Nanako Akiyama, CEO “I do not want to make those who have lost precious hands or feet sad, a second time.”—Shojiro Obara, founder, Obara Kogyo
Obara’s profound empathy traces back to the aftermath of World War II in 1946 when he was deeply moved by the plight of the numerous Japanese soldiers who had lost their limbs in the war. His compassionate demeanor was underpinned by a steely resolve to reach out and help them. This was the genesis of Obara Kogyo. He laid the cornerstone to produce high-quality prostheses and orthoses quickly to every person in need.
During that time, the manufacture of prosthetic braces was not well-established in Japan, and only a few craftsmen could make those. Championing the cause, Obara Kogyo supplied the components necessary to produce prostheses along with manufacturing their own prostheses to cater to the wounded soldiers.
“We believe that it will be possible for us to develop new and even better products by combining 3D printers with our metal processing technology”
Along the evolutionary timeline, Japanese prosthetic technology began to catch up and was on a par with the global leaders in the arena. Obara Kogyo focused on the long-delayed development of active prosthetic hands and contributed to supplying artificial limbs throughout the country. Obara Kogyo’s prosthetics manufacturing equipment was highly acclaimed overseas alongside the company’s contribution to society. Even as early as 1981, a set of equipment was installed at the newly constructed Beijing National Orthopedic Prosthetics Division in China.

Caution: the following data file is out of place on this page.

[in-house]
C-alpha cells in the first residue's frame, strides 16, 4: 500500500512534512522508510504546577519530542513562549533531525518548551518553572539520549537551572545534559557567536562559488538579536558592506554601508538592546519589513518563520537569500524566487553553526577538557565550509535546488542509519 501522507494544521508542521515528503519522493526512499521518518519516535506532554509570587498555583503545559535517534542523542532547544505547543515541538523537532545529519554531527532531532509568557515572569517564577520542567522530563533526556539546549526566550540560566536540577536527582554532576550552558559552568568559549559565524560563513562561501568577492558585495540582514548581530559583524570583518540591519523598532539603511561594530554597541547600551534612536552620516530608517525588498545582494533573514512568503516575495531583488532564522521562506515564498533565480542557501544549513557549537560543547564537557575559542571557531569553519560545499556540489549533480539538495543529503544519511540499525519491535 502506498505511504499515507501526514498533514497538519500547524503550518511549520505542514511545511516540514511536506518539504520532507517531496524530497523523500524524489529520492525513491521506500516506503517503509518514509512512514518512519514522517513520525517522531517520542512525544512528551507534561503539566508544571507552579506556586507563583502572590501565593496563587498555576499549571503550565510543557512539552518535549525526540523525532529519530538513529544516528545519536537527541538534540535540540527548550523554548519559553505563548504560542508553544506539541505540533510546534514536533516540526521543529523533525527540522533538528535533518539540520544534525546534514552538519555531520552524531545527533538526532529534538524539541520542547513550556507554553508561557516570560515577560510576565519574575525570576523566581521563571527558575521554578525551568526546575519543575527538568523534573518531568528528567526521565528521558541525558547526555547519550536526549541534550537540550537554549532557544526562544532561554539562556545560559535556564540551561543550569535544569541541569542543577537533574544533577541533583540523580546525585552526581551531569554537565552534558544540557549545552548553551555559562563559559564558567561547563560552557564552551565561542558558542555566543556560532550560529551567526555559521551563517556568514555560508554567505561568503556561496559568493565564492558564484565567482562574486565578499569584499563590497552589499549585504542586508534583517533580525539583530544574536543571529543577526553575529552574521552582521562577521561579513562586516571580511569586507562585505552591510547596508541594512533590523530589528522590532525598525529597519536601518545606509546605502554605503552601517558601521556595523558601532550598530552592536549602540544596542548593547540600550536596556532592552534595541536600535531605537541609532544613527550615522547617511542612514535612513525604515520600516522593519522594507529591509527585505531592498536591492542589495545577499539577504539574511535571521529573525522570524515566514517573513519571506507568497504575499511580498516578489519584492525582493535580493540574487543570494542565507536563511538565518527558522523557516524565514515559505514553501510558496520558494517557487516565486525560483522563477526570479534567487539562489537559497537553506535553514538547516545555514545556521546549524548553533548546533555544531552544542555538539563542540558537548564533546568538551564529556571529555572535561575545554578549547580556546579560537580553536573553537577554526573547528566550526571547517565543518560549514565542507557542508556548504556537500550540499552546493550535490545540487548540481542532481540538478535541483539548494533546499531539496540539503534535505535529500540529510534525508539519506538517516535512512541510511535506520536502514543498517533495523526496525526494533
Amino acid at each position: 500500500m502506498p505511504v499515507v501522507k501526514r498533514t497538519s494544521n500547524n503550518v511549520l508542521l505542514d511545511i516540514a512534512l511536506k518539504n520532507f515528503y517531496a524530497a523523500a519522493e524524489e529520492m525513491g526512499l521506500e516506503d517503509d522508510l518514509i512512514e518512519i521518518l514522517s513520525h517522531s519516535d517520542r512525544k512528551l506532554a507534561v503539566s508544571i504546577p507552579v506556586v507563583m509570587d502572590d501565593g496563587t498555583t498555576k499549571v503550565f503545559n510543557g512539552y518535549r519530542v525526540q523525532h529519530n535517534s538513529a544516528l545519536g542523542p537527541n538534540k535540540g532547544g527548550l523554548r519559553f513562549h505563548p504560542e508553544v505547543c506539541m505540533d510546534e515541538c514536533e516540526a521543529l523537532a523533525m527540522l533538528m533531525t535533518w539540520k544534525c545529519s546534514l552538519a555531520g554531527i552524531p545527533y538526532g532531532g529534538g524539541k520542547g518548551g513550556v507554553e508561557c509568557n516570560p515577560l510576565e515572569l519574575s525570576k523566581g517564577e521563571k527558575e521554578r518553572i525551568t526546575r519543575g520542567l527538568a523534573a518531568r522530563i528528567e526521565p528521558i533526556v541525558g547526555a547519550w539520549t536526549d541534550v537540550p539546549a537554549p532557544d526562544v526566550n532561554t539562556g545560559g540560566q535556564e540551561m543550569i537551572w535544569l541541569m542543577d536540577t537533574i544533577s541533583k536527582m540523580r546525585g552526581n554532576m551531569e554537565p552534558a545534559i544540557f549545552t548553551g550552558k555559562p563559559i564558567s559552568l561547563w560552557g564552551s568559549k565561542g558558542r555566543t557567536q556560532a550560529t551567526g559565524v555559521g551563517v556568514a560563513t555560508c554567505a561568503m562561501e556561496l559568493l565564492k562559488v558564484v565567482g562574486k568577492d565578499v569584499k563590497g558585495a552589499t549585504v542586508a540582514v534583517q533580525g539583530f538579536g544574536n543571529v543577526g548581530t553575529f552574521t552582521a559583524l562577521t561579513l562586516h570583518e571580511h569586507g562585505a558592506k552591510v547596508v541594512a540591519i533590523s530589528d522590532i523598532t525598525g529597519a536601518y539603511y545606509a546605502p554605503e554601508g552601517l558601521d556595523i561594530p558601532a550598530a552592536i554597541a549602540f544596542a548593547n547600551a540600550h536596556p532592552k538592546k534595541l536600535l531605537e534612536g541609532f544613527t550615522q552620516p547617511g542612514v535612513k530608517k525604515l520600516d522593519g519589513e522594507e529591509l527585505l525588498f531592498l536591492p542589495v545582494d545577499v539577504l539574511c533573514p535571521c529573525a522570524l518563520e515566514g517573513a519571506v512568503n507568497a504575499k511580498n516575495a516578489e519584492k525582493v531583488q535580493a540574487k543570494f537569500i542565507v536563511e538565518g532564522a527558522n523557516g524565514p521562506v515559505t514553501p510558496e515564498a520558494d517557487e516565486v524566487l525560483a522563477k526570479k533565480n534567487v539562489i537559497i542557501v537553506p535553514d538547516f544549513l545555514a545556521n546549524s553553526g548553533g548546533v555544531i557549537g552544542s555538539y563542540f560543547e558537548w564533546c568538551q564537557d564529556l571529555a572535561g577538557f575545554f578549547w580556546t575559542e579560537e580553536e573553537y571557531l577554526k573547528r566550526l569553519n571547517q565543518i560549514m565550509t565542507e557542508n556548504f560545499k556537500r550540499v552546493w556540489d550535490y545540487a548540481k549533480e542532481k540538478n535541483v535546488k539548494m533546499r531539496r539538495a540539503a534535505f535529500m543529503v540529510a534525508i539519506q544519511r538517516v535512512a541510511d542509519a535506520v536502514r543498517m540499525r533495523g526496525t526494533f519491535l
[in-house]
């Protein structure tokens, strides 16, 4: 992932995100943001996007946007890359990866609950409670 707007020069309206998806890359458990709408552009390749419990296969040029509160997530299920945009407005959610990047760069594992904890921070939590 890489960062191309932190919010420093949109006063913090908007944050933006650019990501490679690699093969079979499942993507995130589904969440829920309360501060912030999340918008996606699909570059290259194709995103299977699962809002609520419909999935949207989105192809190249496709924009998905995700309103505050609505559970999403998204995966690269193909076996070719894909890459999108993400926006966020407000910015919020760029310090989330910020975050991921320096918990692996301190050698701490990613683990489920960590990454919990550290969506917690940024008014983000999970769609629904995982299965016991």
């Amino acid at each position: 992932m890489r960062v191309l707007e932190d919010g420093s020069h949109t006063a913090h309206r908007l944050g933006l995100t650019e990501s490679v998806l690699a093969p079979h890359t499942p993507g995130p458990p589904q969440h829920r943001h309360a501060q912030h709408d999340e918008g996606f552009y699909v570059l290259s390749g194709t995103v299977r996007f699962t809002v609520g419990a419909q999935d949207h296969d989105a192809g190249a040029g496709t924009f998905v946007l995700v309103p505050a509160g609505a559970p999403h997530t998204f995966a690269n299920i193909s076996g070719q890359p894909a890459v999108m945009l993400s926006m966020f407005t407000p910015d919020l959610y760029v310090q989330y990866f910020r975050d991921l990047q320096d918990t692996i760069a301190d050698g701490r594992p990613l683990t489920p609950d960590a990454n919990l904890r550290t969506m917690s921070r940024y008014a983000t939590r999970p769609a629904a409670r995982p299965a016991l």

Fast forward to today, with Nanako Akiyama at the helm, the company has turned yet another leaf on their rich heritage. Their high-precision and high-quality products manufactured by leveraging innovative technologies are in demand not only in Japan but also in China, Korea, and Russia.
“We believe that even as we actively adopted new technologies, it is the continued dedication to the people that has placed us one among the most loved companies for more than seven decades,” says Akiyama, CEO of Obara Kogyo.
Advocating a Customer-First Philosophy
Prosthetics and orthotics are indispensable for physically challenged users in their daily life, and they often have to use it for an extended period of 30 or 50 years. Hence it is necessary to produce orthotics that match the unique physical characteristics of each user, and that requires high customization. Put simply, it only means that the manufacturer should be able to manufacture bespoke products with advanced technology. To this end, the Obara Kogyo team, firmly rooted in their corporate philosophy of ‘meeting needs and providing greater comfort,’ goes the extra mile to customize products as per customer requirements.
Even after seven decades, their customer-centric philosophy reigns, as this scenario reveals: a customer, whose legs were affected by polio, has been using iron prosthesis manufactured by Obara Kogyo for 45 years.
It is the continued dedication to the people that has placed us one among the most loved companies for more than seven decades
Making iron prosthesis is not only time-consuming, but it uses multiple presses and a separate machine for each process. “However, we have been producing iron prostheses and orthoses because there still are a few people using it for many years,” states Akiyama. “We treat our customers not as physically challenged but as people who need our products.”